51382 Gratiot Avenue Holdings, LLC v. Chesterfield Development Company, LLC
ORDER denying 62 Plaintiff's Motion for Protective Order (Fed.R.Civ.P.30(b)(6)Deposition). Signed by District Judge Robert H. Cleland. (LWag)
UNITED STATES DISTRICT COURT
FOR THE EASTERN DISTRICT OF MICHIGAN
51382 GRATIOT AVENUE HOLDINGS,
Case No. 2:11-cv-12047
COMPANY, LLC and JOHN DAMICO,
MORGAN STANLEY CAPITAL, INC.,
ORDER DENYING PLAINTIFF’S “MOTION FOR PROTECTIVE ORDER
(FED. R. CIV. P. 30(b)(6) DEPOSITION)”
Before the court is Plaintiff/Counter-Defendant’s (“Gratiot’s”) motion for a
protective order barring Defendants’ notice of a Rule 30(b)(6) deposition, filed on
September 21, 2011. On September 16, 2011, counsel for Defendants/CounterPlaintiffs (“Chesterfield”) noticed the deposition of Gratiot “through its designated
representative(s)” on September 26, 2011. (Pl.’s Mot. Protect. Order Ex. 1, at 2, Sept.
21, 2011.) The notice directed Gratiot’s counsel to “[p]lease designate one or more
officers, directors, managing agents or other persons to testify regarding the factual
allegations and other matters contained in Plaintiff’s First Amended Complaint.” (Id.)
On September 19, 2011, Gratiot’s counsel sent a letter to Chesterfield’s counsel
objecting to the deposition notice, asserting that it “does not describe the matters for
examination with sufficient particularity as required by Rule 30(b)(6)” of the Federal
Rules of Civil Procedure. (Id. Ex. 2, at 1.) Chesterfield’s counsel responded via letter
on September 20, 2011, and limited the noticed deposition to testimony regarding
specific paragraphs of the Amended Complaint. (Id. Ex. 3, at 2.)
Gratiot then filed the instant motion, requesting the issuance of a protective order
barring Defendants’ deposition notice. Gratiot argues that, even as limited, the
deposition notice encompasses matters for examination that are too broad, “irrelevant[,]
or have already been admitted or agreed upon.” (Id. at 4.)
On September 21, 2011,
the court held a telephonic hearing on the motion. For the reasons articulated on the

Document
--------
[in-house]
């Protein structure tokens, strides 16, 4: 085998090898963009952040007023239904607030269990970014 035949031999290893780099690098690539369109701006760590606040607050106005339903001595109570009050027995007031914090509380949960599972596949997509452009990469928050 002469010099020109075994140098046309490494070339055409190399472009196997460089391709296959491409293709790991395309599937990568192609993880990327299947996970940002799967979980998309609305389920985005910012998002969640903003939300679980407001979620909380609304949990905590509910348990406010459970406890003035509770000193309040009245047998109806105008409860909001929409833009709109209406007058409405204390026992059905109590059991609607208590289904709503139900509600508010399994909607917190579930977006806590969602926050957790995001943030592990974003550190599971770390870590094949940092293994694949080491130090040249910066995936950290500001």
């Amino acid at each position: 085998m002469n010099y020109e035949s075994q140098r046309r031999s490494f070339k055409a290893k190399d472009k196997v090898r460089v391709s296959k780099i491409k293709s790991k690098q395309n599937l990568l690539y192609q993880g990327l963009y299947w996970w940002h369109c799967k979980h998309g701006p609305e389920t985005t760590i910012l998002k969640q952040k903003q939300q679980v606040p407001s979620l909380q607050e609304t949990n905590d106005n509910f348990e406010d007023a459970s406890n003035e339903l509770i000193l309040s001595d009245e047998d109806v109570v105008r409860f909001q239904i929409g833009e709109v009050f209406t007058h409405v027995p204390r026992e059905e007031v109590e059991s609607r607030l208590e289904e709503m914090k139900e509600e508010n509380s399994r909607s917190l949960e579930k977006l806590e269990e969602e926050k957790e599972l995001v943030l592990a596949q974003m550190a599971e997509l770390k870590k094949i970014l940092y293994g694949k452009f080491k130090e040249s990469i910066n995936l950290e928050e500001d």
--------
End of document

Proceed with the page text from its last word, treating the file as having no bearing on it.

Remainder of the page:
record during the telephonic motion hearing, the court determines that the deposition
notice, as limited to specific paragraphs of the Amended Complaint, “describe[s] with
reasonable particularity the matters for examination” in accordance with Rule 30(b)(6).
Therefore, the court concludes that “good cause” does not exist to issue a protective
order. See Fed. R. Civ. P. 26(c)(1) (stating that district court “may, for good cause,
issue an order to protect a party or person from annoyance, embarrassment,
oppression, or undue burden or expense”); Conti v. Am. Axle & Mfg., Inc., 326 F. App’x
900, 903-04 (6th Cir. 2009) (“[T]he decision to issue a protective order is left to ‘the
broad discretion of the district court in managing the case.’” (quoting Lewelling v.
Farmers Ins. of Columbus, Inc., 879 F.2d 212, 218 (6th Cir. 1989))). Accordingly,
IT IS ORDERED that Plaintiff’s “Motion for Protective Order (Fed. R. Civ. P.
30(b)(6) Deposition)” [Dkt. # 62] is DENIED.
s/Robert H. Cleland
ROBERT H. CLELAND
UNITED STATES DISTRICT JUDGE
Dated: September 22, 2011
I hereby certify that a copy of the foregoing document was mailed to counsel of record
on this date, September 22, 2011, by electronic and/or ordinary mail.
Case Manager and Deputy Clerk
S:\Cleland\JUDGE'S DESK\C2 ORDERS\11-12047.51382GRATIOTAVEHOLDINGS.DenMotProtOrder30b6Dep.set.wpd
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